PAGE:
Leaving aside coastal waters, what about traffic and navigation between states? Do states have the power to regulate it? When questioned about it, James Madison stated that the intent of the Commerce Clause was not so much to grant the power to regulate commerce to the national government as to remove it from the states. We can accept that statement as authoritative, but that is not what is stated in the Constitution. For that intent the Framers should have included a clause in Art. I Sec. 10 prohibiting the states from impairing traffic or navigation, or regulating commerce, with another state or a foreign nation. They didn't. Can we infer such a prohibition from the Commerce Clause? Logically, we cannot. We can argue that if the states had plenary power to impair interstate traffic or navigation, and if the delegation of power to regulate commerce to Congress is exclusive, then the exercise of their power by the states would conflict with the power of Congress, and therefore must yield to regulations of commerce passed by Congress, but in the absence of such regulation, they could exercise such power. In this case, while there was a conflicting national navigation law, there was no conflicting national commerce regulation law.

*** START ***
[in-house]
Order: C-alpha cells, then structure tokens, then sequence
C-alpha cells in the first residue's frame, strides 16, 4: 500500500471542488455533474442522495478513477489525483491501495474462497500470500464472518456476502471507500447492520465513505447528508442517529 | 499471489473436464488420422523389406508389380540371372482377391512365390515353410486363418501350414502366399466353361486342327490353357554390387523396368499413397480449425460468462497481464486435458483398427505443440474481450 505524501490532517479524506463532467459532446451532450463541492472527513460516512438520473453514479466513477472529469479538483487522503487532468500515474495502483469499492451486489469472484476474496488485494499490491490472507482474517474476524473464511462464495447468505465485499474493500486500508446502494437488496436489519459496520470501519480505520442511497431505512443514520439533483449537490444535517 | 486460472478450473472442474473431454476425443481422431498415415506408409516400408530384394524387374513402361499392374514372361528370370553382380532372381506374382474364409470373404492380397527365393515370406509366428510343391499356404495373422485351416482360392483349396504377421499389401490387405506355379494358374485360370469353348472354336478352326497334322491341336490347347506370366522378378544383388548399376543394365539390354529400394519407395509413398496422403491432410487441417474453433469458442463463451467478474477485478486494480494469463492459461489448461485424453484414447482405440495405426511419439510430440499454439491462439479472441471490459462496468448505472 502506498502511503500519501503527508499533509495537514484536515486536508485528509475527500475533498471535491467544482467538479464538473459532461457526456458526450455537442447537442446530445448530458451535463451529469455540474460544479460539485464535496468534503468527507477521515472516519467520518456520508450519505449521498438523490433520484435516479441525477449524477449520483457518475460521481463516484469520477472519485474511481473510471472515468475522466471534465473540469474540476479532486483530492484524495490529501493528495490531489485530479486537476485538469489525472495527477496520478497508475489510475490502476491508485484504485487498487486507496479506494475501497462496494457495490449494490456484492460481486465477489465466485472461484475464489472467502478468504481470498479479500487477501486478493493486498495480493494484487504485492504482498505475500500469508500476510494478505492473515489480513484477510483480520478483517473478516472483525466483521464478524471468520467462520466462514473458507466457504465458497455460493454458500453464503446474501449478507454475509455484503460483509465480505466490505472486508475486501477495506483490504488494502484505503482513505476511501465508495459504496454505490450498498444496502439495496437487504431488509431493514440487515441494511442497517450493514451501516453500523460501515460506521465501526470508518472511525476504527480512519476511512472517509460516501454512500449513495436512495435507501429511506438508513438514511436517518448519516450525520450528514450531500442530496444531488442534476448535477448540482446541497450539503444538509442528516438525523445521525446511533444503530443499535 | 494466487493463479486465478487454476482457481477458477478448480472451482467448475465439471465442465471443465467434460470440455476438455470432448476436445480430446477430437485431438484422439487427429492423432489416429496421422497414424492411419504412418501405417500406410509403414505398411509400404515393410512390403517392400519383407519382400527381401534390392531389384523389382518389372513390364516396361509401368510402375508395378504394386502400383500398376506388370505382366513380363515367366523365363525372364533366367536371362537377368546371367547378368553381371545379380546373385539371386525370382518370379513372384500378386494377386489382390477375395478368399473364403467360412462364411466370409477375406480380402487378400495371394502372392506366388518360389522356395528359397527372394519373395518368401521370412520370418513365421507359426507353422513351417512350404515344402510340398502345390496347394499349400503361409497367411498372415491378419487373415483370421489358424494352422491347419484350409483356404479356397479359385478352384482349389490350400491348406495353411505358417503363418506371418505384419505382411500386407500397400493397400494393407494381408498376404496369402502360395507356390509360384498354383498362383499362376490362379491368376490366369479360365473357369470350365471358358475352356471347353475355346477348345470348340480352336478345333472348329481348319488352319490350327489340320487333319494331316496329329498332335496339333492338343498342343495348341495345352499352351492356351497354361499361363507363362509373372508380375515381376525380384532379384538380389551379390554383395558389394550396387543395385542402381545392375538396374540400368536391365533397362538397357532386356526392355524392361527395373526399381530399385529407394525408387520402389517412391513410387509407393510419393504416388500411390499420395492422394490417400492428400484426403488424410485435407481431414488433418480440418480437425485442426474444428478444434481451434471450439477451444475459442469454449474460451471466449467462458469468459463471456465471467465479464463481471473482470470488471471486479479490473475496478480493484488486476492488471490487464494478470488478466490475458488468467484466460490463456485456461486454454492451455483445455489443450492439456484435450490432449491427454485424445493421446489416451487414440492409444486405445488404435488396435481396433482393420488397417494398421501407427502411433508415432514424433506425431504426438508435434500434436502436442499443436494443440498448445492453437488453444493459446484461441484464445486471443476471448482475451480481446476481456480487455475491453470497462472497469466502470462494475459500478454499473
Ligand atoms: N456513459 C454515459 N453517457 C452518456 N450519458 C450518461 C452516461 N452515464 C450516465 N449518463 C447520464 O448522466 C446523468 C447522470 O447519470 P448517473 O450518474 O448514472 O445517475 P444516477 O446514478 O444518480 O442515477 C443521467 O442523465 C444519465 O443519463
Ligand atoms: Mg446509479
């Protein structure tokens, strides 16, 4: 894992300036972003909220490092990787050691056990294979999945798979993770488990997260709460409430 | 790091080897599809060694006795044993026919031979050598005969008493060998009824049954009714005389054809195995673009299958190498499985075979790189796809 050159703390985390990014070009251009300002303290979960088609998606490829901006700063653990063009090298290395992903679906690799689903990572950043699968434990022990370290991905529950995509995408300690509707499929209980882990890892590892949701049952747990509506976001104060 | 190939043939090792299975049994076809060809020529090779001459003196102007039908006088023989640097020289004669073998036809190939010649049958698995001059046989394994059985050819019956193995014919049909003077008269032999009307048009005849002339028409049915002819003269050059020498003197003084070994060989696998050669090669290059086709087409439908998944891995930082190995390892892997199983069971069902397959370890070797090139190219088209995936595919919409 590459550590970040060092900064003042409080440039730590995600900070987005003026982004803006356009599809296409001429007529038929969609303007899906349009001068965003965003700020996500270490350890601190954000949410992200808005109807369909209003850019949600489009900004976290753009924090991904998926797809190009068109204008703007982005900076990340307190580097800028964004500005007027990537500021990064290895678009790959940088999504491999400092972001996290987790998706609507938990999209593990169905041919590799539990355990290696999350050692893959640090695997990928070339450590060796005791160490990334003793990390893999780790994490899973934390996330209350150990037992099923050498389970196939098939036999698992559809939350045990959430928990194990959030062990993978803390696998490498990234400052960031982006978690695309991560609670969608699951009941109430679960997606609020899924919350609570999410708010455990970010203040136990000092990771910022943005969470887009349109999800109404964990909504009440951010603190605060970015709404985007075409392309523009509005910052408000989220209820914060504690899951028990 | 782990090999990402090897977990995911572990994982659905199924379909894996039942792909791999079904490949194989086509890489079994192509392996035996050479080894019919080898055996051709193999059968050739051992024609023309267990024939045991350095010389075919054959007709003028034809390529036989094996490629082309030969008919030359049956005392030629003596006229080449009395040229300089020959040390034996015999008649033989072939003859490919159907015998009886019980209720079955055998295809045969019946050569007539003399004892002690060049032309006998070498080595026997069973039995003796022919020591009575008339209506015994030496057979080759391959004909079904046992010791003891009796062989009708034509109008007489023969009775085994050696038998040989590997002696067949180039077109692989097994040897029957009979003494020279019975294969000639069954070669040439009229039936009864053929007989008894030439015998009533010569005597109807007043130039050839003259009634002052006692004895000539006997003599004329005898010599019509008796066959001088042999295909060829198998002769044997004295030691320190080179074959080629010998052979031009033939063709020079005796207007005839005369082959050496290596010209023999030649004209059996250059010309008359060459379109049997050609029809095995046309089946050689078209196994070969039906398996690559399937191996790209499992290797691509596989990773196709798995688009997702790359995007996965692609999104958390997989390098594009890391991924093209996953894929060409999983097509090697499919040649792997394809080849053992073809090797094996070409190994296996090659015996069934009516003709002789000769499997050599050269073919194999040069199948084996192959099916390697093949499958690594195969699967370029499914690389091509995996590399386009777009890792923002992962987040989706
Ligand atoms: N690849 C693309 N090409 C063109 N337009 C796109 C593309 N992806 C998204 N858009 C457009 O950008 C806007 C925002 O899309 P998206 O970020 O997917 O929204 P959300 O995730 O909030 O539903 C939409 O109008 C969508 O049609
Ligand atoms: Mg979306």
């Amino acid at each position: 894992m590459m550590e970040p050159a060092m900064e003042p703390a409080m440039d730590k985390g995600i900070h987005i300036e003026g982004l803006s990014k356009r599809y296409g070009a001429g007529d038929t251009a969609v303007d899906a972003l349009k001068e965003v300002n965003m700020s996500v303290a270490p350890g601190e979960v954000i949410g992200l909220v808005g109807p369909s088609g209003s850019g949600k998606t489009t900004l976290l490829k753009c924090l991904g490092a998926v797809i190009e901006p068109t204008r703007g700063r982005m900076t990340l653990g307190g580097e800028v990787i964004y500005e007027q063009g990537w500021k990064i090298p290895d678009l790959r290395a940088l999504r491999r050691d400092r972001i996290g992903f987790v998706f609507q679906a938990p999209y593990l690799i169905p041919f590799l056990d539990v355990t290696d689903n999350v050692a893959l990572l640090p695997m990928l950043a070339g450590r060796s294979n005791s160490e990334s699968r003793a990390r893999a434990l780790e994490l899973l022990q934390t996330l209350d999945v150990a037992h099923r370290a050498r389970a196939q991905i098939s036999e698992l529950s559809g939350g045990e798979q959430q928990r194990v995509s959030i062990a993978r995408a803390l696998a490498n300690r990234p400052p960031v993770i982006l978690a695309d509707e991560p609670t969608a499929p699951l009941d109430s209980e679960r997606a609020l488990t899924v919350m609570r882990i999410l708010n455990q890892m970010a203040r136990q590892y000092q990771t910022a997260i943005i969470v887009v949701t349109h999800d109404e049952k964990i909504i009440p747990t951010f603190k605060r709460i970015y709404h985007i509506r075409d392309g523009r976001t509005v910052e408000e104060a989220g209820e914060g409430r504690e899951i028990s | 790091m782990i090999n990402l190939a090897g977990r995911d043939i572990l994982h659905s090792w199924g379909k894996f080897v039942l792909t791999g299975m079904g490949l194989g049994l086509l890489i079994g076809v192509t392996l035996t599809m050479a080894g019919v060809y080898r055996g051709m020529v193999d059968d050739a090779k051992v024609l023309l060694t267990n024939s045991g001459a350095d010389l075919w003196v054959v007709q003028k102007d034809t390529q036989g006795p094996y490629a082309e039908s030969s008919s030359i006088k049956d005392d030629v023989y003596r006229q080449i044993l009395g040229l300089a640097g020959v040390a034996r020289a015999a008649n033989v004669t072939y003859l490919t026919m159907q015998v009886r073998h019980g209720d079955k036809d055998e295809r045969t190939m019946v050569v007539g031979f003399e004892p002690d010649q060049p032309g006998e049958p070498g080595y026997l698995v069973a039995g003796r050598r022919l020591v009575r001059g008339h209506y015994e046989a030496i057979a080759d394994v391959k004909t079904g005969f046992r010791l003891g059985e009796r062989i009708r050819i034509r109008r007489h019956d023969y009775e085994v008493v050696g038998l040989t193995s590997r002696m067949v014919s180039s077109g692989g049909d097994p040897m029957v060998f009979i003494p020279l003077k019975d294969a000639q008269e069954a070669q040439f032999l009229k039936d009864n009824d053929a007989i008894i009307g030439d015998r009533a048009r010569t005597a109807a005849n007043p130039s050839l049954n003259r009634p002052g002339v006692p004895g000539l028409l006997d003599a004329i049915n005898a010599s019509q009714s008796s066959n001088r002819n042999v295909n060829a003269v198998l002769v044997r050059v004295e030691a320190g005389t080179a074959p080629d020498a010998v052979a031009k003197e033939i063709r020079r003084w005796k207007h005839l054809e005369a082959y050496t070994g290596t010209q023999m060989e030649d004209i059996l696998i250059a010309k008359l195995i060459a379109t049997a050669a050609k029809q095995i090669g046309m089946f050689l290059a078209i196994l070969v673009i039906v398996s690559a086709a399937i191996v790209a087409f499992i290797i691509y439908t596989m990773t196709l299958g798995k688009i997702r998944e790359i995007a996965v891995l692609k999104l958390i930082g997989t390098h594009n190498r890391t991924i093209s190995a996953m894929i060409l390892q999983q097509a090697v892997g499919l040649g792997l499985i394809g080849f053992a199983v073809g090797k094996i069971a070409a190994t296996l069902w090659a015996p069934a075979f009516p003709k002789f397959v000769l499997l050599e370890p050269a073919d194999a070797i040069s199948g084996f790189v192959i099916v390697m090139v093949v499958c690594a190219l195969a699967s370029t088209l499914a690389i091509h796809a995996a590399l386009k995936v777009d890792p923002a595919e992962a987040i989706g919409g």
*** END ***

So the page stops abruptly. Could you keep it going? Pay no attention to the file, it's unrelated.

All we can do to forbid the states from impairing traffic or navigation, or the regulation of commerce, with other states or nations, is rely on the statement by Madison and perhaps other Framers as to their intent. Such a construction is extraconstitutional, based not even on legislative history but on later commentary by the lawmakers. The Supreme Court may reasonably base a decision on such commentary, but it should also declare that such decision is made as a matter of equity, and not to be considered a constitutional precedent, and recommend that the defect in the Constitution be corrected at the earliest date by amendment.